U.S. Sen. Dianne Feinstein (D-Calif.) recently called on the U.S. Department of Transportation to revisit its efforts to improve highway safety by requiring electronic onboard computers.
In a letter to John H. Hill, administrator of the Federal Motor Carrier Safety Administration, Feinstein discussed the risk of long-distance truck driver fatigue and requested information about current efforts to address this growing problem.
“I am concerned that your regulations to reduce long-distance truck driver fatigue are failing,” Feinstein wrote in a Nov. 15 letter prompted by two recent deadly accidents on California interstates. “The regulations, which require truck drivers to record their hours in written logbooks, continue to tempt drivers to falsify their books.”
According to the Insurance Institute for Highway Safety, about a third of drivers admit to often or sometimes omitting hours from their logbooks, Feinstein wrote. “Perhaps more alarming, the Institute reports the percentage of drivers who reported dozing at the wheel at least once during the past month rose from 13 percent in 2003 to 21 percent in 2005,” she wrote.
On May 4, a tractor-trailer slammed into the back of a minivan on Interstate 5 in Orange County, killing three children. On Oct. 12, a fiery crash that took the lives of three people and involved 33 big rigs destroyed the tunnel beneath the Golden State and Antelope Valley freeways. “These devastating crashes in California highlight the cost of not moving forward with common-sense measures that could make our highways safer,” Feinstein wrote.
FMCSA in January proposed to mandate EOBRs for motor carriers that display a pattern of violating the hours-of-service regulations, and it offered a couple of limited incentives in the form of regulatory and enforcement relief to encourage voluntary adoption. FMCSA’s decision to mandate recorders only in situations where public safety dictated was based on the agency’s reviews, including a cost-benefit analysis, Hill said at a Jan. 11 news conference in Washington, D.C.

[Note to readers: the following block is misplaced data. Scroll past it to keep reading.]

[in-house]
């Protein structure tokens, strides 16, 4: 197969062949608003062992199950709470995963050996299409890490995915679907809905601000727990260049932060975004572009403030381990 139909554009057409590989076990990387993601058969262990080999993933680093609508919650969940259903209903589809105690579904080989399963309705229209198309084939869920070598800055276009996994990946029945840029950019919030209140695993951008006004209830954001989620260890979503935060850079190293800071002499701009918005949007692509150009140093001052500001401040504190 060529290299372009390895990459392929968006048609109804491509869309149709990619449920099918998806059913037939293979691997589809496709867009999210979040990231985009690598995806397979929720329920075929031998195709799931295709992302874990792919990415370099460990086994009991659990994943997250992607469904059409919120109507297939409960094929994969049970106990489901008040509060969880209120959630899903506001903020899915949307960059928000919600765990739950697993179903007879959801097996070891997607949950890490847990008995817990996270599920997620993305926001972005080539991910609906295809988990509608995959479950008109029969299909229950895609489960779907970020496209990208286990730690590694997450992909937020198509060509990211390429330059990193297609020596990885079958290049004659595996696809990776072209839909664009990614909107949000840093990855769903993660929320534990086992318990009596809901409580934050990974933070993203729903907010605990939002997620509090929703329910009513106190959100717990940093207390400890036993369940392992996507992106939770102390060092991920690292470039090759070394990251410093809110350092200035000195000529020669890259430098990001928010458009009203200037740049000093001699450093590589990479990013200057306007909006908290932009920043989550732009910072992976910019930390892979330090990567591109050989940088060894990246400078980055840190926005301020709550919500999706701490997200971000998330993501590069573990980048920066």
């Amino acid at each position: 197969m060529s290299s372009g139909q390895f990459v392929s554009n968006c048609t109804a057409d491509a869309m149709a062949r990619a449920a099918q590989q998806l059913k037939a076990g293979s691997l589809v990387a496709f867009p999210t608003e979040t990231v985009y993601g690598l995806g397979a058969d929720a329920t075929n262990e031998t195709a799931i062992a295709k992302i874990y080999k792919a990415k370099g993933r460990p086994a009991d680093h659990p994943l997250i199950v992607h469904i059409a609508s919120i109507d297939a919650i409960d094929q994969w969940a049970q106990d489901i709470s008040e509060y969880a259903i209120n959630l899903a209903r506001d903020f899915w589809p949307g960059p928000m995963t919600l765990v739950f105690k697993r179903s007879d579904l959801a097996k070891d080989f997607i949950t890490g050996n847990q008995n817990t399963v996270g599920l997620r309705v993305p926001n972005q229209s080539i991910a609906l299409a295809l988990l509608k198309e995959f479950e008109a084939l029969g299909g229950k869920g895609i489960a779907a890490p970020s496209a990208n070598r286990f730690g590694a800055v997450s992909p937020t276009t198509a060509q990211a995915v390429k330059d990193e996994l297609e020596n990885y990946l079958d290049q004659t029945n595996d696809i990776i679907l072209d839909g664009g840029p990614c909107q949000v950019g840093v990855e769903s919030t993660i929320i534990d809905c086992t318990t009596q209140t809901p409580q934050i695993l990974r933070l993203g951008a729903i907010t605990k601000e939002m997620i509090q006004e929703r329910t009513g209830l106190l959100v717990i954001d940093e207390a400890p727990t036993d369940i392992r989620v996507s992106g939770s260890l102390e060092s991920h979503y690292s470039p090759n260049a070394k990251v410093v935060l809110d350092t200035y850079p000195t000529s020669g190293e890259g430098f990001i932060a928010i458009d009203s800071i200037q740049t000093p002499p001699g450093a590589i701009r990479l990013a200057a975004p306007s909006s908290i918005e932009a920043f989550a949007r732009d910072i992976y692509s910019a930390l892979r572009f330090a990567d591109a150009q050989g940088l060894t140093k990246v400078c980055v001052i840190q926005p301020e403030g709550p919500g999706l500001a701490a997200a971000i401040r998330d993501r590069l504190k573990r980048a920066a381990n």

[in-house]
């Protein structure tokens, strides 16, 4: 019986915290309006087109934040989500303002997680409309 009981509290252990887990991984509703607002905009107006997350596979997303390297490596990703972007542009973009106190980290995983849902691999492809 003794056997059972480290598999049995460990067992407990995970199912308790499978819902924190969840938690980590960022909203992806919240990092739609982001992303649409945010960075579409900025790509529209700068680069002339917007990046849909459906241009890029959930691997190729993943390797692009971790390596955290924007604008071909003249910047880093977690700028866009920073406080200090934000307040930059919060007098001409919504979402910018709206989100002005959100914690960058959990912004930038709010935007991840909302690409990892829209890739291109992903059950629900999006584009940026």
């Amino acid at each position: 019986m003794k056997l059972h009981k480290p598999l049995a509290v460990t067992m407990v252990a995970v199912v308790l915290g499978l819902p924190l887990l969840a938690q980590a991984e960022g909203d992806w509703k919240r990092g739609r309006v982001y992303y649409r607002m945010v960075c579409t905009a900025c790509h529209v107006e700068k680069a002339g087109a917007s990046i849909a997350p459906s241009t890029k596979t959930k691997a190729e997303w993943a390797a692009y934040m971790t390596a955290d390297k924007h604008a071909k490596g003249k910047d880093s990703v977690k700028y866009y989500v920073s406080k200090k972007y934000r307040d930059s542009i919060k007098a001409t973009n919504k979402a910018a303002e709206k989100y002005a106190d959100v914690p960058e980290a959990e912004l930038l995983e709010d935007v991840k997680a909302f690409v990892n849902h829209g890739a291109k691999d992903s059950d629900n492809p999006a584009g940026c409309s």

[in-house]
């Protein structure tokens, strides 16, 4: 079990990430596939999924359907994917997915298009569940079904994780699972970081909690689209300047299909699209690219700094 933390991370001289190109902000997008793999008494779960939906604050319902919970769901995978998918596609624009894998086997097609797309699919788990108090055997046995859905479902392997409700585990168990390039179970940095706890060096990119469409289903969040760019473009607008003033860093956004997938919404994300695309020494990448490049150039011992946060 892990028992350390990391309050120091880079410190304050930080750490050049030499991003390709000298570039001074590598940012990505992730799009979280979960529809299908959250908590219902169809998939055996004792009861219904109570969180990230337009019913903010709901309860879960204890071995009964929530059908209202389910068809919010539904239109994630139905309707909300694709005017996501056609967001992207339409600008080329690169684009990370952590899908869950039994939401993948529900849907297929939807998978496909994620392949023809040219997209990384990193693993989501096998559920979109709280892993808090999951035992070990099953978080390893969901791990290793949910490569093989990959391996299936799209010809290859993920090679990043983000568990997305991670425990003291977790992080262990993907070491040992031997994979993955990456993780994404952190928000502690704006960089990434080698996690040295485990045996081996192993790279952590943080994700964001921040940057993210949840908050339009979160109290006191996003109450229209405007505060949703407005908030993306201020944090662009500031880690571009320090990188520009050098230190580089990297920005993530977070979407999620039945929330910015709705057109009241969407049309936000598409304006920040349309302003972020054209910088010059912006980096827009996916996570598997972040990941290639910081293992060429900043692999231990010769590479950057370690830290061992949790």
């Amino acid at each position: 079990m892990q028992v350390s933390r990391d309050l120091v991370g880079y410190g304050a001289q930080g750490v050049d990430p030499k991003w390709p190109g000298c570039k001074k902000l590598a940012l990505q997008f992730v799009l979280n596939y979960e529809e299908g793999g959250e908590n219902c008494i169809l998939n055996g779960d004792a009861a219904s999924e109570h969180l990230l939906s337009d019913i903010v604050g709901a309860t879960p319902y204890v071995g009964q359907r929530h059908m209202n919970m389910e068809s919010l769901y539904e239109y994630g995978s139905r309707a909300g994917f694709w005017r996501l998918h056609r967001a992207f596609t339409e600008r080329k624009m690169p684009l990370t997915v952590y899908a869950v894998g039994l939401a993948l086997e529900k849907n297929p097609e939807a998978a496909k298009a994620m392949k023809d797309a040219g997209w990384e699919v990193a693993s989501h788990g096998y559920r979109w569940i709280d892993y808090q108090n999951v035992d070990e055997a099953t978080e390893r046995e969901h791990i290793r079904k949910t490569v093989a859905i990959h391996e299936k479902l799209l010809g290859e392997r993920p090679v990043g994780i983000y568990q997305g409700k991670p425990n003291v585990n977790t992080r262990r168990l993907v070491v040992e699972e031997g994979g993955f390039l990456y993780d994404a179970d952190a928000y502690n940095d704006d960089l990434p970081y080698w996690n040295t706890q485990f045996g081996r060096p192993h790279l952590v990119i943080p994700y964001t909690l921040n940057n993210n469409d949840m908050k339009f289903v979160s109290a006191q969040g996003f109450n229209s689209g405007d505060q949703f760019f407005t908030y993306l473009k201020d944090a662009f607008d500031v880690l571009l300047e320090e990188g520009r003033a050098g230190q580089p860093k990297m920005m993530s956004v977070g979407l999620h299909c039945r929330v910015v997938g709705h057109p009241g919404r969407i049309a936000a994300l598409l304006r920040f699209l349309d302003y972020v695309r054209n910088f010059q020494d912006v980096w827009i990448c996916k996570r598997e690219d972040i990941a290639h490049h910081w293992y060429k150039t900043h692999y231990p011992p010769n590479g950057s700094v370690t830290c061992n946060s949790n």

“Companies most likely to be a safety hazard on the road will be the focus,” Hill said. “EOBRs will help ensure these important rules are followed.” FMCSA estimated that if its proposed rule were in effect today, about 930 motor carriers employing about 17,500 drivers would be subject to it.
The threshold for mandatory EOBRs would be a finding based on a review of HOS records during each of two compliance reviews conducted within a two-year period that the carrier had a 10 percent or greater violation rate for any of the major HOS regulations. Such carriers would be required to install EOBRs in all their commercial motor vehicles for a period of two years.
FMCSA proposed several incentives for motor carriers to install EOBRs voluntarily, including revising the compliance review standards to permit examination of a random sample of drivers’ records of duty status and partial relief from HOS supporting documents requirements if certain conditions are met.
For links to the EOBR proposal and to all the comments filed regarding it, go to http://dms.dot.gov/search and search Docket No. 18940.